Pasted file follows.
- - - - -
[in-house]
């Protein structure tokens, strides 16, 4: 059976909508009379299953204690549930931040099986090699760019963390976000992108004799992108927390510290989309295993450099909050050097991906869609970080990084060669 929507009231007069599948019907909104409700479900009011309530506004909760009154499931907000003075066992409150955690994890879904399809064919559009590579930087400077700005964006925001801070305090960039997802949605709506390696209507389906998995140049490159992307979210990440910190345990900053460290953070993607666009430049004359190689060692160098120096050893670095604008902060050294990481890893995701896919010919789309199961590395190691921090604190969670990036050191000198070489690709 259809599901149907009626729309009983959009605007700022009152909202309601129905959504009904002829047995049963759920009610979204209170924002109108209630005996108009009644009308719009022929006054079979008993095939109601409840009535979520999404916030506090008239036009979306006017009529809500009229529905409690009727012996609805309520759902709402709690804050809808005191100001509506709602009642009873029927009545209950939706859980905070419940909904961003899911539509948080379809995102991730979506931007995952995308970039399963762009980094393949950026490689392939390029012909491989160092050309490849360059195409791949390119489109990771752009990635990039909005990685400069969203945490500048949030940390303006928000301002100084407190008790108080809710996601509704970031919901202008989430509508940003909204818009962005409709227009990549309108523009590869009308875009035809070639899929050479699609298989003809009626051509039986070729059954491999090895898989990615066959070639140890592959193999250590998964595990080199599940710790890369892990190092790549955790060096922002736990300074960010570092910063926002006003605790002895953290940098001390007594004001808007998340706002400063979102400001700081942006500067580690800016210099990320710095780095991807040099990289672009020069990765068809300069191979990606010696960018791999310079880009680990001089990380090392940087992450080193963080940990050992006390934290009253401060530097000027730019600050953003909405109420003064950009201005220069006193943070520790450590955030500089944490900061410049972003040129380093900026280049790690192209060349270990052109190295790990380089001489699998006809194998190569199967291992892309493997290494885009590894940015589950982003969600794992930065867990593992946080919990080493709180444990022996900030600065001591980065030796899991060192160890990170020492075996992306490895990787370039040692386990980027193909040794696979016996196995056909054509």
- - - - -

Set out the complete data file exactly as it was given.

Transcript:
[in-house]
């Protein structure tokens, strides 16, 4: 059976909508009379299953204690549930931040099986090699760019963390976000992108004799992108927390510290989309295993450099909050050097991906869609970080990084060669 929507009231007069599948019907909104409700479900009011309530506004909760009154499931907000003075066992409150955690994890879904399809064919559009590579930087400077700005964006925001801070305090960039997802949605709506390696209507389906998995140049490159992307979210990440910190345990900053460290953070993607666009430049004359190689060692160098120096050893670095604008902060050294990481890893995701896919010919789309199961590395190691921090604190969670990036050191000198070489690709 259809599901149907009626729309009983959009605007700022009152909202309601129905959504009904002829047995049963759920009610979204209170924002109108209630005996108009009644009308719009022929006054079979008993095939109601409840009535979520999404916030506090008239036009979306006017009529809500009229529905409690009727012996609805309520759902709402709690804050809808005191100001509506709602009642009873029927009545209950939706859980905070419940909904961003899911539509948080379809995102991730979506931007995952995308970039399963762009980094393949950026490689392939390029012909491989160092050309490849360059195409791949390119489109990771752009990635990039909005990685400069969203945490500048949030940390303006928000301002100084407190008790108080809710996601509704970031919901202008989430509508940003909204818009962005409709227009990549309108523009590869009308875009035809070639899929050479699609298989003809009626051509039986070729059954491999090895898989990615066959070639140890592959193999250590998964595990080199599940710790890369892990190092790549955790060096922002736990300074960010570092910063926002006003605790002895953290940098001390007594004001808007998340706002400063979102400001700081942006500067580690800016210099990320710095780095991807040099990289672009020069990765068809300069191979990606010696960018791999310079880009680990001089990380090392940087992450080193963080940990050992006390934290009253401060530097000027730019600050953003909405109420003064950009201005220069006193943070520790450590955030500089944490900061410049972003040129380093900026280049790690192209060349270990052109190295790990380089001489699998006809194998190569199967291992892309493997290494885009590894940015589950982003969600794992930065867990593992946080919990080493709180444990022996900030600065001591980065030796899991060192160890990170020492075996992306490895990787370039040692386990980027193909040794696979016996196995056909054509």